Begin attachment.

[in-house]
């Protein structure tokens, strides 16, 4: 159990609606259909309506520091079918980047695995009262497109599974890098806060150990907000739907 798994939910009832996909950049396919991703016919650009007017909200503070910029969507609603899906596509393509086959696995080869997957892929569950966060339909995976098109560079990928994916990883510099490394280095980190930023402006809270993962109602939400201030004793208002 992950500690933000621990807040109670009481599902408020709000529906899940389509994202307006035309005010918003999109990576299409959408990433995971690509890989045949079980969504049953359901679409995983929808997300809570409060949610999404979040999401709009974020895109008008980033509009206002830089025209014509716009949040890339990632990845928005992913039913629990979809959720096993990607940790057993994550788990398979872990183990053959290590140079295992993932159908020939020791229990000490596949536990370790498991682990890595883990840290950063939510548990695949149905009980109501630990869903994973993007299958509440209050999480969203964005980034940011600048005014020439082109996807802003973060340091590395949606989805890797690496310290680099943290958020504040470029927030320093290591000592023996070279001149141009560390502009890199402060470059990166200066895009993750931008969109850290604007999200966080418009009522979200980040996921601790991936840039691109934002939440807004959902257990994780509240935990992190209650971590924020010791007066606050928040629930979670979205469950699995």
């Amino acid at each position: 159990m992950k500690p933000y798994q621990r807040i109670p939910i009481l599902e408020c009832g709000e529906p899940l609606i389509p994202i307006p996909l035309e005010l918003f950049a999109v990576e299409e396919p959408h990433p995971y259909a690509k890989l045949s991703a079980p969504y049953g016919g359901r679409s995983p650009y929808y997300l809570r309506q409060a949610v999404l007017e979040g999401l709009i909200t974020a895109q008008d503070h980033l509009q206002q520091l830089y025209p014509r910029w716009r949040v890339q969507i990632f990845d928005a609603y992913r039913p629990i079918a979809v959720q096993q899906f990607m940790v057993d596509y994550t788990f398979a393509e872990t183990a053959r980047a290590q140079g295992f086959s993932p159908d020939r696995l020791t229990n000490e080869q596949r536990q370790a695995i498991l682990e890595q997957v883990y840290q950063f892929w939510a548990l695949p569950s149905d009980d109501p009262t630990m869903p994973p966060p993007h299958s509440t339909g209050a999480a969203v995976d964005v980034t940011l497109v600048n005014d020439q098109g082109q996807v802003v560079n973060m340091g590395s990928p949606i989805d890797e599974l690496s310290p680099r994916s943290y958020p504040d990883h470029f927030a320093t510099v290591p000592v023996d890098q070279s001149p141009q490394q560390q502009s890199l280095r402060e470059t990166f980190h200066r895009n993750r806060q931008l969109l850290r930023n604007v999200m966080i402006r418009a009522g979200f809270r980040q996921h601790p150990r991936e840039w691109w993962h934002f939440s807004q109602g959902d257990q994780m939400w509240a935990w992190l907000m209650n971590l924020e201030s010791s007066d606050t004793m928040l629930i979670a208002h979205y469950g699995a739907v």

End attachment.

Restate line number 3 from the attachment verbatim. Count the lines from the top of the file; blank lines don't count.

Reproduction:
């Amino acid at each position: 159990m992950k500690p933000y798994q621990r807040i109670p939910i009481l599902e408020c009832g709000e529906p899940l609606i389509p994202i307006p996909l035309e005010l918003f950049a999109v990576e299409e396919p959408h990433p995971y259909a690509k890989l045949s991703a079980p969504y049953g016919g359901r679409s995983p650009y929808y997300l809570r309506q409060a949610v999404l007017e979040g999401l709009i909200t974020a895109q008008d503070h980033l509009q206002q520091l830089y025209p014509r910029w716009r949040v890339q969507i990632f990845d928005a609603y992913r039913p629990i079918a979809v959720q096993q899906f990607m940790v057993d596509y994550t788990f398979a393509e872990t183990a053959r980047a290590q140079g295992f086959s993932p159908d020939r696995l020791t229990n000490e080869q596949r536990q370790a695995i498991l682990e890595q997957v883990y840290q950063f892929w939510a548990l695949p569950s149905d009980d109501p009262t630990m869903p994973p966060p993007h299958s509440t339909g209050a999480a969203v995976d964005v980034t940011l497109v600048n005014d020439q098109g082109q996807v802003v560079n973060m340091g590395s990928p949606i989805d890797e599974l690496s310290p680099r994916s943290y958020p504040d990883h470029f927030a320093t510099v290591p000592v023996d890098q070279s001149p141009q490394q560390q502009s890199l280095r402060e470059t990166f980190h200066r895009n993750r806060q931008l969109l850290r930023n604007v999200m966080i402006r418009a009522g979200f809270r980040q996921h601790p150990r991936e840039w691109w993962h934002f939440s807004q109602g959902d257990q994780m939400w509240a935990w992190l907000m209650n971590l924020e201030s010791s007066d606050t004793m928040l629930i979670a208002h979205y469950g699995a739907v």